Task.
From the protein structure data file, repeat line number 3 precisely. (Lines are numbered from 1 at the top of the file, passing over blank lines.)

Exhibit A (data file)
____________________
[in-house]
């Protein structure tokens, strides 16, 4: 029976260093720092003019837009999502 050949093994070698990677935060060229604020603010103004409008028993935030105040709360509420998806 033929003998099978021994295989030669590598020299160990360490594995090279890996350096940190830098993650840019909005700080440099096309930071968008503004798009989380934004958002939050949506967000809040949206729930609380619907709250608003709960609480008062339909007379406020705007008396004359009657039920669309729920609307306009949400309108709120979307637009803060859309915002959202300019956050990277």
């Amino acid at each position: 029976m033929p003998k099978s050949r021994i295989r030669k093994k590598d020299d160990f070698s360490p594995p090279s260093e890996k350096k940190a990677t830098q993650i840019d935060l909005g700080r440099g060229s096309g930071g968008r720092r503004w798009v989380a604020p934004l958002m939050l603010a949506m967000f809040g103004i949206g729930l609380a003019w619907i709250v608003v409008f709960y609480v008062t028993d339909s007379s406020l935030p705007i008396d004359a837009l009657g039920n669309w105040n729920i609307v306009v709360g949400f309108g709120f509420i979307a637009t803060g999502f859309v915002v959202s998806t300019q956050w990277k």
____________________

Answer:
């Amino acid at each position: 029976m033929p003998k099978s050949r021994i295989r030669k093994k590598d020299d160990f070698s360490p594995p090279s260093e890996k350096k940190a990677t830098q993650i840019d935060l909005g700080r440099g060229s096309g930071g968008r720092r503004w798009v989380a604020p934004l958002m939050l603010a949506m967000f809040g103004i949206g729930l609380a003019w619907i709250v608003v409008f709960y609480v008062t028993d339909s007379s406020l935030p705007i008396d004359a837009l009657g039920n669309w105040n729920i609307v306009v709360g949400f309108g709120f509420i979307a637009t803060g999502f859309v915002v959202s998806t300019q956050w990277k």